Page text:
Another component of “Gone with the Wind” is a large nine-by-two-meter metal sculptures that both resembles the shape of a pre-modern human-made weapon or torture device, as well as the bone structure or vertebral column of a large mammal. With sharp teeth and edges, the self-standing iron structure titled “Outlived Entity”, is composed of four components and its partially-oxidized surfaces have been left unpolished, presenting a very physical experience. In contrast to the mirror-work structure that looms over the viewer, this metal piece lies within touching distance.
A collection of preliminary drawings and sketches for “Gone with the Wind”, together with clippings, photographs, and notes that Pooya Aryanpour has gathered over the years as a “conceptual and mental map” showing his inspirations and paths of imagination, are displayed as part of the debut exhibition of “Gone with the Wind” at Kahrizak Sugar Factory. He believes “a unique artwork can have several different sources of inspiration. In my work, many forms, visual elements, themes, or subject matters, have been shaped by visual, literary, or intellectual resources. Since very early in my practice, I have been used to collecting these clippings and displaying them in my studio space, as if I have always wanted them in my close proximity so that I may never forget those stories.”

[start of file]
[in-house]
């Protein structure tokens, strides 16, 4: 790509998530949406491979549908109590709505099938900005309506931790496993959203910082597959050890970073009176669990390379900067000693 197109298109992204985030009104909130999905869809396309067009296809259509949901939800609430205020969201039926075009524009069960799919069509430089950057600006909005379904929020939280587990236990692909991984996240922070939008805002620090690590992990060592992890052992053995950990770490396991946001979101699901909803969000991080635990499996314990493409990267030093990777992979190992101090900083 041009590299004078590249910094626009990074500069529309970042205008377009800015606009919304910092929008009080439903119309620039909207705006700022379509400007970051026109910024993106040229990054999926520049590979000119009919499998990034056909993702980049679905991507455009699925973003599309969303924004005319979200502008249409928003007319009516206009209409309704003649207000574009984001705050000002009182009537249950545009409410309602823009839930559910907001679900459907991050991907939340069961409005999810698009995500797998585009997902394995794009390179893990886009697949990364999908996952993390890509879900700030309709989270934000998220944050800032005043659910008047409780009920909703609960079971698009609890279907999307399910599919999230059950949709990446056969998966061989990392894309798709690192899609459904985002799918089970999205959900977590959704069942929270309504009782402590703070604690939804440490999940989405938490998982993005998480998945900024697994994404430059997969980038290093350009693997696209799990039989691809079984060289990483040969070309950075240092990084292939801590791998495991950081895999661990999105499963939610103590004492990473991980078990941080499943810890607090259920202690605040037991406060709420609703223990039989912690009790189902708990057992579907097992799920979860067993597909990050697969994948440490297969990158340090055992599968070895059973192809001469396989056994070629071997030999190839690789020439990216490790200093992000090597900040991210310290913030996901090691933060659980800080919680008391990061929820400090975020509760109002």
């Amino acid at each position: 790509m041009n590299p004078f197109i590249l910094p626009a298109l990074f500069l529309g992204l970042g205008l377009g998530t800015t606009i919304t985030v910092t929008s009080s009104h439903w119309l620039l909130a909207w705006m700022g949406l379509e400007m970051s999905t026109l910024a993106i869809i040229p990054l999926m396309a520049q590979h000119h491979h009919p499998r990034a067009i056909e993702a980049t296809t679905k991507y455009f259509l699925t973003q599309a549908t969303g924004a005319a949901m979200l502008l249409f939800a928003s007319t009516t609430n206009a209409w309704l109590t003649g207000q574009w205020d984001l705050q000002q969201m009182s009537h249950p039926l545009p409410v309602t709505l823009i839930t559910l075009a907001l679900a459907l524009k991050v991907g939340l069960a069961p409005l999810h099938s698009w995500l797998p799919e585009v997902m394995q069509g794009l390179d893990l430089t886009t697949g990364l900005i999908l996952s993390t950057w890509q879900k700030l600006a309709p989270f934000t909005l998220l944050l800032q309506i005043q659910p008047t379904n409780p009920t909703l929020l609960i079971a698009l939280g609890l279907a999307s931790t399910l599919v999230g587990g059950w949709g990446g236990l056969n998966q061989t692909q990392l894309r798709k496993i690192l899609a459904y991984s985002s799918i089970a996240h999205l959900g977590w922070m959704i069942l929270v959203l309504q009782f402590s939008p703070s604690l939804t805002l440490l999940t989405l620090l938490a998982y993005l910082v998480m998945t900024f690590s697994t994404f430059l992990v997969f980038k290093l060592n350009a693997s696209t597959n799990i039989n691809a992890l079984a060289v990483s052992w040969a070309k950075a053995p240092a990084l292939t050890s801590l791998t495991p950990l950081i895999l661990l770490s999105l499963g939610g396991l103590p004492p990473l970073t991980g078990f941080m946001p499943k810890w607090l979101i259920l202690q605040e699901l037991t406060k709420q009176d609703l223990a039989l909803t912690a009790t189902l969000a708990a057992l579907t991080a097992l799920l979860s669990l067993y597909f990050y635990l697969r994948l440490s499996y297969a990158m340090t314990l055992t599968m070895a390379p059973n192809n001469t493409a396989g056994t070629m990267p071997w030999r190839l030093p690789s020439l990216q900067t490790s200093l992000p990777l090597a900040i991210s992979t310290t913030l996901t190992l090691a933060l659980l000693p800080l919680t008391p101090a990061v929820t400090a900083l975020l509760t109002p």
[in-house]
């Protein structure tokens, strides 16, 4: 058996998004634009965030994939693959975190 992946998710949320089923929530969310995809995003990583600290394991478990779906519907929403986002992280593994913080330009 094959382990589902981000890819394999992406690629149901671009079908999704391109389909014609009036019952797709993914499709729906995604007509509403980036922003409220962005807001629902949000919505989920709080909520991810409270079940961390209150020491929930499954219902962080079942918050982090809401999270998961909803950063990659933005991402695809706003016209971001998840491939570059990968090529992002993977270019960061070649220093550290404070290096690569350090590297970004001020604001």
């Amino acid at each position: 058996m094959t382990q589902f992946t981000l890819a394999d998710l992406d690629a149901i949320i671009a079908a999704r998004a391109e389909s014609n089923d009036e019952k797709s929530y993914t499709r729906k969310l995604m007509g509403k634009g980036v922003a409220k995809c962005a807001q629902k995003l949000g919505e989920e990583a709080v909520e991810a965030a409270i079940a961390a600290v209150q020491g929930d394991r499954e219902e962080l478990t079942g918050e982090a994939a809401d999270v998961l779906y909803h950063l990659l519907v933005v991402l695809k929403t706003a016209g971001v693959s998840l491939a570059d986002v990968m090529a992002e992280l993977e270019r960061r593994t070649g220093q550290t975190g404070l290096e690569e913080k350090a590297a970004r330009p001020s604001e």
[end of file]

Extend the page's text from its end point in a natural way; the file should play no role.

Kahrizak Sugar Factory, the century-old sugar processing plant in Tehran’s southern district of Kahrizak which hosts the exhibition, itself integrates into both the project’s initial inspiration and conceptual approach. The plant, its history, abandonment, and current dilapidated state perfectly symbolize the ephemerality of ‘the Iranian experience’, especially since late nineteenth century.
Each component of this project, like pieces of the puzzle, come together to reflect an autobiographical image of the artist. As an artist whose life and career have been thoroughly shaped by the Iranian Revolution, war, distinctive shifts in the socio-political spheres as well as the complete transformation of public and private life, the hopes and dreams of his generation have been simultaneously, and often paradoxically, flourishing and under threat. Consequently, a unique aspect of this project as well as the processes and practices leading to it, have been a deliberate sense of isolation, independence in thought and execution, and looking at the studio as an autonomous space, all of which empowering, rather than limiting, the artist and the scope of the project. “Gone with the Wind” hints not only at loss and the temporary nature of life in an ever-changing setting, it alludes to a benumbed observation of this process, lacking will, power, or control over the course of events and change itself, while insistently seeking finesse and elegance, as well as scale and impact.
Pooya Aryanpour (b. 1971, Tehran, Iran) is an artist, arts instructor, and university lecturer based in Tehran, Iran. While he is best known for his artistic practice and impact on Iran’s contemporary art scene, he is also a curator and artistic consultant.